Hopes and Dreams
I’ve been anxiously anticipating the release of “Jurassic Park IV” for about…14 years now. The film was first announced in 2001, right after the release of Jurassic Park III. Originally Steven Spielberg said he would return as director because Joe Johnston had so severely bollocks’d up the third one. Naturally that was music to my ears, but hope faded as the years went on. I turned thirteen, then fourteen, and then fifteen. Eventually I graduated high school, served a year in the military, and travelled to the other side of the world to begin my university studies. I graduated from uni, travelled back to Norway, worked for a year, then returned to Australia for another batch of education. Here I sit today, twenty-six years old, halfway through my second bachelor, and it would appear that after all this time…life found a way.
The fourth episode of the Jurassic Park franchise has just hatched at the box office. There are, however, some unpredictable changes that have occurred during its development. Spielberg has taken a backseat producing role and the film’s no longer called Jurassic Park IV; it’s called Jurassic World.
I, for one, love the title! It’s perhaps not perfect but, considering the legacy, it’s a great choice.
We have Jurassic Park, followed by The Lost World, leading into Jurassic Park III, and now a great hybrid creation; Jurassic World. It even bares some poster-design similarities to JP3, so every previous venture has been acknowledged.
I’m working over the next two weekends and as a result will probably not get to see Jurassic World for quite some time. The reactions so far have been mixed but largely encouraging, so I’m looking forward to it with all the excitement you would expect. In fact, I’ve done something unusual in preparation for it; I’ve avoided absolutely all advertising and premise information about the film. I want to go into this movie knowing nothing, just like I did with the original, and as a result have averted my gaze from every trailer, screenshot, and plot synopsis that I could. At this point all I know about the film extends the width of the poster. I’m going in totally plot-blind.
Well, not really. I know Chris Pratt is in it. That fact couldn’t be avoided. I also know that it has something to do with genetic modification. Aside from that, though, I’m effectively Hans Schultz.
Most people who know me will know that the original Jurassic Park is my favourite film of all time. I love it so much that it was the first film I ever wrote about on this blog. I could spend weeks talking about the effect it had on me as a child. Like a Catholic Priest, it touched me in a very special place. At 7 years old, this was my first moment witnessing the awesome power of computer animation and masterful filmmaking. Nearly two decades later and I’ve chosen to follow two complimentary artistic career paths; Computer Animation and Filmmaking.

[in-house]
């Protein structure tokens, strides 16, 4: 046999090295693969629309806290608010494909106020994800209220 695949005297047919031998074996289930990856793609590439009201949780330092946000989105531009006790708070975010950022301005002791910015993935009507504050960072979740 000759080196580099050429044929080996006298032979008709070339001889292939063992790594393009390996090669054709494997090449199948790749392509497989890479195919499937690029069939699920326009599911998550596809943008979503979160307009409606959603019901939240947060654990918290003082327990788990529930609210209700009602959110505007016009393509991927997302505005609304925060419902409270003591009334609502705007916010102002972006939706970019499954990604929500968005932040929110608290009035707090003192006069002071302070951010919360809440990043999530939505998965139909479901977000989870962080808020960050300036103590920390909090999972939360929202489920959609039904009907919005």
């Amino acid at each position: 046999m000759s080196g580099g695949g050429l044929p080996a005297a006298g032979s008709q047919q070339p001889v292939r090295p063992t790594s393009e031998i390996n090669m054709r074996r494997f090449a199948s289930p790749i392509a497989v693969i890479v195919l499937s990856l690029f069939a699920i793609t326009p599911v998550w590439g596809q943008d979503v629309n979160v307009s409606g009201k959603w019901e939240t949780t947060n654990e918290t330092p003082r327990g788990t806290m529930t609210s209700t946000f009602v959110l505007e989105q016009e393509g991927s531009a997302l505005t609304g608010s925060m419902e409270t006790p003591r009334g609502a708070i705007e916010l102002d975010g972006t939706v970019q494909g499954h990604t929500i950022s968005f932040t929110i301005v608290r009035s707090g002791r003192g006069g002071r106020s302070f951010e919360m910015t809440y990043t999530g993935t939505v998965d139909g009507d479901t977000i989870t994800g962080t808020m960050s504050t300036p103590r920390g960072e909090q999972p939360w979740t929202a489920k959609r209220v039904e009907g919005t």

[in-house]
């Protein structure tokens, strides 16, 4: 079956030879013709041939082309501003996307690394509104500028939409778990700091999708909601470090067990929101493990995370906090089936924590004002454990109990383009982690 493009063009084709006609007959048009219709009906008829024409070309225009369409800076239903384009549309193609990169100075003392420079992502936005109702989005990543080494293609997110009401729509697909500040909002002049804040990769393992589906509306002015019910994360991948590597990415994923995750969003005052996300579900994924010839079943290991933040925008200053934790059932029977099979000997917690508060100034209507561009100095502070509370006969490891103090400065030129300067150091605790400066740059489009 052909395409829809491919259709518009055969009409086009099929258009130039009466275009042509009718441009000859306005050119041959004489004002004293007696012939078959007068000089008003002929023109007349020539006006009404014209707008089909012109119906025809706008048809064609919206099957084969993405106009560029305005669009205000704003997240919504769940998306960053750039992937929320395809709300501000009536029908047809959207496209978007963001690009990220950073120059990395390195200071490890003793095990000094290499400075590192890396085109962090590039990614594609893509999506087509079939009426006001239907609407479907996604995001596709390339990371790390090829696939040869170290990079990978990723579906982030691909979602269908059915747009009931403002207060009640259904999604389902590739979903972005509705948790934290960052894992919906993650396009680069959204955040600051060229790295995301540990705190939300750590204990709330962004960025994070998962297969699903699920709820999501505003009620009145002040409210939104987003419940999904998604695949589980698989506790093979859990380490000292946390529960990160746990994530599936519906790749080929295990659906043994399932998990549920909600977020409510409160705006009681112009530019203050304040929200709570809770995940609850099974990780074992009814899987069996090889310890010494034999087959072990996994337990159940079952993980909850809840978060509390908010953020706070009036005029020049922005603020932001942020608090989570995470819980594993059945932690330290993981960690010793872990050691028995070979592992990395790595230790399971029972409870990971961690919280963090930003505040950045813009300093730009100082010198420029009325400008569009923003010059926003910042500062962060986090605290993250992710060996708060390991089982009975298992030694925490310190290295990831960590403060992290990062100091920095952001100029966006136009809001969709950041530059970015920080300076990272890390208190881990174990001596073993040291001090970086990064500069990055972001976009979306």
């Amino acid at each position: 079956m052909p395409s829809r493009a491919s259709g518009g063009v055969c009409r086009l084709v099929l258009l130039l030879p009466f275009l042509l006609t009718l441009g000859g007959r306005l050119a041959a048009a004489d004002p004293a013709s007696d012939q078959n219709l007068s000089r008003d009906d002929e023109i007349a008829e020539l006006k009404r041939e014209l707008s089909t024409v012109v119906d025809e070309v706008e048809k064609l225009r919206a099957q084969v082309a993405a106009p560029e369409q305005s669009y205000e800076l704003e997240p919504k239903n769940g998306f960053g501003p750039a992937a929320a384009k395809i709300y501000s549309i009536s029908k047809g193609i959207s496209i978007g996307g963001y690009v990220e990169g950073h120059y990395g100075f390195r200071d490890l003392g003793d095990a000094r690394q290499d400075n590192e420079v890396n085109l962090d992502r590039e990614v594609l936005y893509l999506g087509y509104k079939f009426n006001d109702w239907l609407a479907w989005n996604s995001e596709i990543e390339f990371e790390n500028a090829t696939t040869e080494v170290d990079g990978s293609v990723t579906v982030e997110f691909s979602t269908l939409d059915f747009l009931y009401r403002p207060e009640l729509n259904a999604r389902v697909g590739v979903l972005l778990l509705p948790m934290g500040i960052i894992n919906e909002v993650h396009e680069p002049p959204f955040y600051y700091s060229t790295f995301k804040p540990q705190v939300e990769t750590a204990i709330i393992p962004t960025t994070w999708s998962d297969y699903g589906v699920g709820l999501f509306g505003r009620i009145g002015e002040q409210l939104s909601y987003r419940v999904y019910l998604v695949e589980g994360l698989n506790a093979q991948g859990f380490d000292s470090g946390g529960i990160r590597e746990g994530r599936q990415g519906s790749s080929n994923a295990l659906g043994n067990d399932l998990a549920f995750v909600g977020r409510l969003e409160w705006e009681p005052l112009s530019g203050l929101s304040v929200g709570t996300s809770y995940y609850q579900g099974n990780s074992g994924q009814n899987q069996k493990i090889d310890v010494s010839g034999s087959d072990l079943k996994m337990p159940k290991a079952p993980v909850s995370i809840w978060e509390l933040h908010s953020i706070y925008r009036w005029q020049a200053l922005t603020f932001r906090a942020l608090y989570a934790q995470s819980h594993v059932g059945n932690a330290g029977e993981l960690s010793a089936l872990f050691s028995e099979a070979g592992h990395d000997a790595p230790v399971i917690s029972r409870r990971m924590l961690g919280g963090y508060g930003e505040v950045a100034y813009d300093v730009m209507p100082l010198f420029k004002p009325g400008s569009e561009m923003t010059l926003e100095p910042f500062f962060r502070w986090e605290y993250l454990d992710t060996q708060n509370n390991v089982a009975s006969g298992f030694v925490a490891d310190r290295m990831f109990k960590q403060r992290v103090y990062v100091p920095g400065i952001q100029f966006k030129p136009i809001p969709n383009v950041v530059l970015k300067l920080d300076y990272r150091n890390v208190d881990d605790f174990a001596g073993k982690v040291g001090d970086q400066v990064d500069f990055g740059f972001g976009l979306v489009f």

In a little over 14 days I’ll be sitting in a theatre with a big box of popcorn on my lap. The lights will go down, the screen will widen, and I’ll once again be back in that luscious jungle landscape. So what, you may ask, am I hoping Jurassic World will give me?
Well, I try to lower my expectations every time I see a film…but since you’re asking…
Let’s start with the small stuff. Many people won’t know this, but there are in fact two Jurassic Park islands. They’re part of an island chain off the coast of Costa Rica; six islands, one far off in isolation and five strung close together. The latter five are known as Las Cinco Muertes, or “The Five Deaths”.
It’s on one of these Islands, Isla Sorna (known as Site B), that the dinosaurs were cloned and nurtured. They were then moved to Isla Nublar and placed in the Dino-Zoo we see in the original film. Both The Lost World and Jurassic Park III took place on Isla Sorna. Why? I have no idea. Personally I’d like to see a return to Isla Nublar. It would be a chance to step back into the original architecture from the first film. The Jeeps, the Tyrannosaur paddock, the kitchen where the Raptors stalked the children, I want to see some of that again. However, it’s a minor nostalgic request that I can certainly live without.